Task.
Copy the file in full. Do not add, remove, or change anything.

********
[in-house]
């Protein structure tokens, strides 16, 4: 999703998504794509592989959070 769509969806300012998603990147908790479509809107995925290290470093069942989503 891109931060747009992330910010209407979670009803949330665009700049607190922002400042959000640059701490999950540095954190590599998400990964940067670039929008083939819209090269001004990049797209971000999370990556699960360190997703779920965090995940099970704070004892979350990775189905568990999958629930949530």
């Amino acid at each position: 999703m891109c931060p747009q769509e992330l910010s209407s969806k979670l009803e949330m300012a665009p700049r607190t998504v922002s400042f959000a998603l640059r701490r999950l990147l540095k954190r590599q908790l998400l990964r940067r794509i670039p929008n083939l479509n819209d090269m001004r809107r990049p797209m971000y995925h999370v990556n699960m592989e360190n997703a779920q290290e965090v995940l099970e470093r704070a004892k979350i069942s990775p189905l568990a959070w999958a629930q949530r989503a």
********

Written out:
[in-house]
């Protein structure tokens, strides 16, 4: 999703998504794509592989959070 769509969806300012998603990147908790479509809107995925290290470093069942989503 891109931060747009992330910010209407979670009803949330665009700049607190922002400042959000640059701490999950540095954190590599998400990964940067670039929008083939819209090269001004990049797209971000999370990556699960360190997703779920965090995940099970704070004892979350990775189905568990999958629930949530």
């Amino acid at each position: 999703m891109c931060p747009q769509e992330l910010s209407s969806k979670l009803e949330m300012a665009p700049r607190t998504v922002s400042f959000a998603l640059r701490r999950l990147l540095k954190r590599q908790l998400l990964r940067r794509i670039p929008n083939l479509n819209d090269m001004r809107r990049p797209m971000y995925h999370v990556n699960m592989e360190n997703a779920q290290e965090v995940l099970e470093r704070a004892k979350i069942s990775p189905l568990a959070w999958a629930q949530r989503a």